Pacific Northwest Heat Wave Is Buckling Roads And Melting Power Cables

Temperature records are shattering across a region that rarely deals with intense heat.

A blistering heat wave is scorching the Pacific Northwest this week, shattering temperature records and damaging infrastructure across a region usually known for its mild climate.

Portland, Oregon’s most populous city, broke its heat record of 108 degrees on Sunday when the temperature topped out at 112, and it may hit 115 on Monday. Salem, the state’s capital, broke its heat record two days in a row, with the temperature hitting 113 degrees on Sunday and 114 on Monday.

Temperatures were slightly lower in Washington, in part due to a marine layer moving in off the coast. Still, Seattle on Monday marked the first time on record it has had three consecutive days of triple-digit weather.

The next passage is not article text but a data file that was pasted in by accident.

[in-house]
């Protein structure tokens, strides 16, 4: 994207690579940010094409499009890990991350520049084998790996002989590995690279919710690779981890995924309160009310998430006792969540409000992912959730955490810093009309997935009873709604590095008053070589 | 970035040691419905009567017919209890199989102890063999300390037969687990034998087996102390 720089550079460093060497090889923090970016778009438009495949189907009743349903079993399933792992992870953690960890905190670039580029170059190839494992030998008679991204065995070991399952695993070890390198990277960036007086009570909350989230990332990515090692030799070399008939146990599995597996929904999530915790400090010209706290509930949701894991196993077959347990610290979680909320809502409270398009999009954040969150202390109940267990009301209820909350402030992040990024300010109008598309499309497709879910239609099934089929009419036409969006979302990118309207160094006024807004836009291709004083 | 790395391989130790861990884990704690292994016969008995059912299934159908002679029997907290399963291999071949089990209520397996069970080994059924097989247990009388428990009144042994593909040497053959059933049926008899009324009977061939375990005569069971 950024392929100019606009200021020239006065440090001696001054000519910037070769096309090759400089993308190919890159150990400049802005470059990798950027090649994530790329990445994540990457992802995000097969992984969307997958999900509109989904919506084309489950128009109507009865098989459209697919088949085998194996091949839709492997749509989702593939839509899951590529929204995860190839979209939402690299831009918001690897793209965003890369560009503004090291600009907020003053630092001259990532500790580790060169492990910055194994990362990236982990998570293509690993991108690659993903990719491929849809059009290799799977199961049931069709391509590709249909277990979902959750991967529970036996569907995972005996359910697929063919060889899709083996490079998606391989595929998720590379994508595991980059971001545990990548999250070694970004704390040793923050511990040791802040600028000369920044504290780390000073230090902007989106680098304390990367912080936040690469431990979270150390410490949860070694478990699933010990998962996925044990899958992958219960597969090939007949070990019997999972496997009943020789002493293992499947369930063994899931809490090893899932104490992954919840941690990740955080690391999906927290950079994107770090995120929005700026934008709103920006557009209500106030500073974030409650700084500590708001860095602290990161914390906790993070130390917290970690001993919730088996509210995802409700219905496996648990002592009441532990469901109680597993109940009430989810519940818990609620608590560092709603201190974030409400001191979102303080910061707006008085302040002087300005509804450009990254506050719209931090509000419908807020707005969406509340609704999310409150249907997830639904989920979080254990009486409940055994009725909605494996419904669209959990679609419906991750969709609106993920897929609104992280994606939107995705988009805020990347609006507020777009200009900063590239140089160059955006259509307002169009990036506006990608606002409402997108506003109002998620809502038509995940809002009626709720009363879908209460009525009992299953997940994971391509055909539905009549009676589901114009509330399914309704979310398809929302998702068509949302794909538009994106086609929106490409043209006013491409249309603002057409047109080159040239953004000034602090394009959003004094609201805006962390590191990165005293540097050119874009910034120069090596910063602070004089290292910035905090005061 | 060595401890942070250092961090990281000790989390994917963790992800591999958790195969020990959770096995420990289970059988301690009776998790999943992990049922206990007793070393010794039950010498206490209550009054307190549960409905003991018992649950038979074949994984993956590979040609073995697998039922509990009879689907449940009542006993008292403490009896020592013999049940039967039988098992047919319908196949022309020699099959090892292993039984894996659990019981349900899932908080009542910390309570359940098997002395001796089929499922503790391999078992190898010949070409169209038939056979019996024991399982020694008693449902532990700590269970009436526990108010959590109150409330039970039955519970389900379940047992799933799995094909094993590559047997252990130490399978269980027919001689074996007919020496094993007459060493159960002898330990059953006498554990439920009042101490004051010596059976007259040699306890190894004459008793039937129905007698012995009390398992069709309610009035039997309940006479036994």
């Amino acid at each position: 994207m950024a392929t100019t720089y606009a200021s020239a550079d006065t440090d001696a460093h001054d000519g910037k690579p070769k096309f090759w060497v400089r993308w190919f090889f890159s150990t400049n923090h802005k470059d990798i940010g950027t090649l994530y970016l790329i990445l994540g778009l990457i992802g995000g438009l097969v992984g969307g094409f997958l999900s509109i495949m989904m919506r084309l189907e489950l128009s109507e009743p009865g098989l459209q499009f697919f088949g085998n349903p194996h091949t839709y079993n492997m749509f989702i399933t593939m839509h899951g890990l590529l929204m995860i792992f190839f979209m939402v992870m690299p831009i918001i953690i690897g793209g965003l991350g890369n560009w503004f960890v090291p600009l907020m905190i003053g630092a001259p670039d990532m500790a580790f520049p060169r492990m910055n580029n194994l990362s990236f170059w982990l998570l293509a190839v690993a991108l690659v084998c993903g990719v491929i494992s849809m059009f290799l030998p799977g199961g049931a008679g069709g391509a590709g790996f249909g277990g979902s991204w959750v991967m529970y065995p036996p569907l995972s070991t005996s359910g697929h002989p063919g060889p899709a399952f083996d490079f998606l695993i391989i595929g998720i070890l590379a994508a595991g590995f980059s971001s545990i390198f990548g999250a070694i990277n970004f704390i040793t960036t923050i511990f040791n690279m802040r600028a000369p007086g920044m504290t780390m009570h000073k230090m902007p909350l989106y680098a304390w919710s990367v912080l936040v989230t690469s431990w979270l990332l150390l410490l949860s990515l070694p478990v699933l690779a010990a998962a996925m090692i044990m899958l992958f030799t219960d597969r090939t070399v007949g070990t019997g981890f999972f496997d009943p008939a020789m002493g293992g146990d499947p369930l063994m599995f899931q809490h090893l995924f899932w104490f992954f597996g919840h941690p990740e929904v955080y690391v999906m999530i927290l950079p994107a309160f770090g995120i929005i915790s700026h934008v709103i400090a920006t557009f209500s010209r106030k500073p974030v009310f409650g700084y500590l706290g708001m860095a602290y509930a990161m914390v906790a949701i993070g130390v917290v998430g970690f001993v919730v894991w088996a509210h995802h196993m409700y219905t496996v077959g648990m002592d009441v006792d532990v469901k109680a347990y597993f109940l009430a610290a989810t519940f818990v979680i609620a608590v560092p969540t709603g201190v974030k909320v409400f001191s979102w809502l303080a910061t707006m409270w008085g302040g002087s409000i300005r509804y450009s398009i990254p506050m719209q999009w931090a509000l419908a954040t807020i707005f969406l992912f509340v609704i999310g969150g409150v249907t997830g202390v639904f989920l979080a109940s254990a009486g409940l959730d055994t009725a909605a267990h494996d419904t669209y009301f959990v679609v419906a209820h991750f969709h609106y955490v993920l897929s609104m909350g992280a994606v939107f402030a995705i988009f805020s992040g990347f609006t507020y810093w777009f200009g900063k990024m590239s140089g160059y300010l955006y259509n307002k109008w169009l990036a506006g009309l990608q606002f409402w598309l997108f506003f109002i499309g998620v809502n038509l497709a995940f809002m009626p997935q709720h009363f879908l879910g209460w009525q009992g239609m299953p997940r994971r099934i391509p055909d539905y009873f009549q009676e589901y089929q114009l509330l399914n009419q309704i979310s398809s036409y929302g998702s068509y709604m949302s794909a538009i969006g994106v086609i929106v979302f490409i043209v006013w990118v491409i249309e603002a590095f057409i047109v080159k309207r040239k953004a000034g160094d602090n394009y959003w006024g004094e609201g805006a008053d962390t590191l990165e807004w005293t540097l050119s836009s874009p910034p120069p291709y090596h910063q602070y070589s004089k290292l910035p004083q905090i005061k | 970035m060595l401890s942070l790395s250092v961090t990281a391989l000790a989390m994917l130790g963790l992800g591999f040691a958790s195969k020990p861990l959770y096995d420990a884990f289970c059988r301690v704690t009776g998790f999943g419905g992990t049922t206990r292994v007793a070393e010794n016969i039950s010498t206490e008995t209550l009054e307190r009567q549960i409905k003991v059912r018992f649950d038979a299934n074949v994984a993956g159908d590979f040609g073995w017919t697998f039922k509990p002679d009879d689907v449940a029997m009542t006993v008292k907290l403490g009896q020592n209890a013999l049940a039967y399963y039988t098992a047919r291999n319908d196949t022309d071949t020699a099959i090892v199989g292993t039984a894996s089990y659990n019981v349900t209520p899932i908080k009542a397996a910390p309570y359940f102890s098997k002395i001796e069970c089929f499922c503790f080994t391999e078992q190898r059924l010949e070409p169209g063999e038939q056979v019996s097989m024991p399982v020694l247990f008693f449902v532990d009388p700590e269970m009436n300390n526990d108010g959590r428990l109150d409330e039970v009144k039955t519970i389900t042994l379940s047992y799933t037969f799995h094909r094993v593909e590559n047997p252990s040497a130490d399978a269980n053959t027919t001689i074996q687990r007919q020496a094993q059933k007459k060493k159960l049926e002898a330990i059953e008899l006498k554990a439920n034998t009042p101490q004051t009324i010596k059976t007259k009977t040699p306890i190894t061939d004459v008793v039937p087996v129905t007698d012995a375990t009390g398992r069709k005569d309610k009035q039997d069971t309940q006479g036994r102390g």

The heat wave has brought some unusual problems to the region, where temperatures are typically low enough year-round that many people don’t have air conditioning in their homes.

The Portland Streetcar, which serves downtown Portland, shut down service Sunday and plans to stay closed until at least Tuesday morning. The service posted a photo of a melted power cable on Sunday to explain the disruption.

The city’s MAX Light Rail Service shut down, too, explaining that high temperatures were straining the power grid and the overhead wires that power its trains.

Communities affected by the heat wave are also dealing with roadways buckling from the heat, making them unsafe to travel on. It also raises the risk of sinkholes that can be caused by thermal expansion, in which concrete or asphalt gets so hot it begins to expand with nowhere to go but up.

The effects on transportation can make it harder for people to seek refuge from the heat at cooling centers or at the homes of friends or relatives who have air conditioning. While about 91% of U.S. homes have air conditioning, just 78% of homes in Portland and 44% of homes in Seattle do.

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